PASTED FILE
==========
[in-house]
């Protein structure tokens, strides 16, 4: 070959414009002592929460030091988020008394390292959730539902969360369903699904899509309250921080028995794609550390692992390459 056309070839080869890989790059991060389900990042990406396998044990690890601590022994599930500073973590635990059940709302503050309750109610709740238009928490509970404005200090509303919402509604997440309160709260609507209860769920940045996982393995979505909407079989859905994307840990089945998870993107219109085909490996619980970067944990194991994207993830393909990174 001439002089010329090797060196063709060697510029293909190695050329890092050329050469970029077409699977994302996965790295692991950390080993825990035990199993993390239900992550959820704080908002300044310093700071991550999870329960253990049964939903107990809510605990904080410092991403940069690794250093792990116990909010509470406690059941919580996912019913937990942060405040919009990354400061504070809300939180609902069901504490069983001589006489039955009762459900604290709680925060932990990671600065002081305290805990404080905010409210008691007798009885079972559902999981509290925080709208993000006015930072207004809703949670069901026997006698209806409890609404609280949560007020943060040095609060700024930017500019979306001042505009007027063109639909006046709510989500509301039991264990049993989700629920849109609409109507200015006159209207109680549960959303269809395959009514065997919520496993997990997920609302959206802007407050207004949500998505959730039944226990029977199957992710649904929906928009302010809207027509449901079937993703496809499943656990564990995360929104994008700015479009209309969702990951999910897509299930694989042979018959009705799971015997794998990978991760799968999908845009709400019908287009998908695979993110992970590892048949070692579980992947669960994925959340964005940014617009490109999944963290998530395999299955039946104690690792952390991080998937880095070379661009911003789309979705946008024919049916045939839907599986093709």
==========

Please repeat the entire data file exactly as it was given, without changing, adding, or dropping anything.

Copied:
[in-house]
């Protein structure tokens, strides 16, 4: 070959414009002592929460030091988020008394390292959730539902969360369903699904899509309250921080028995794609550390692992390459 056309070839080869890989790059991060389900990042990406396998044990690890601590022994599930500073973590635990059940709302503050309750109610709740238009928490509970404005200090509303919402509604997440309160709260609507209860769920940045996982393995979505909407079989859905994307840990089945998870993107219109085909490996619980970067944990194991994207993830393909990174 001439002089010329090797060196063709060697510029293909190695050329890092050329050469970029077409699977994302996965790295692991950390080993825990035990199993993390239900992550959820704080908002300044310093700071991550999870329960253990049964939903107990809510605990904080410092991403940069690794250093792990116990909010509470406690059941919580996912019913937990942060405040919009990354400061504070809300939180609902069901504490069983001589006489039955009762459900604290709680925060932990990671600065002081305290805990404080905010409210008691007798009885079972559902999981509290925080709208993000006015930072207004809703949670069901026997006698209806409890609404609280949560007020943060040095609060700024930017500019979306001042505009007027063109639909006046709510989500509301039991264990049993989700629920849109609409109507200015006159209207109680549960959303269809395959009514065997919520496993997990997920609302959206802007407050207004949500998505959730039944226990029977199957992710649904929906928009302010809207027509449901079937993703496809499943656990564990995360929104994008700015479009209309969702990951999910897509299930694989042979018959009705799971015997794998990978991760799968999908845009709400019908287009998908695979993110992970590892048949070692579980992947669960994925959340964005940014617009490109999944963290998530395999299955039946104690690792952390991080998937880095070379661009911003789309979705946008024919049916045939839907599986093709």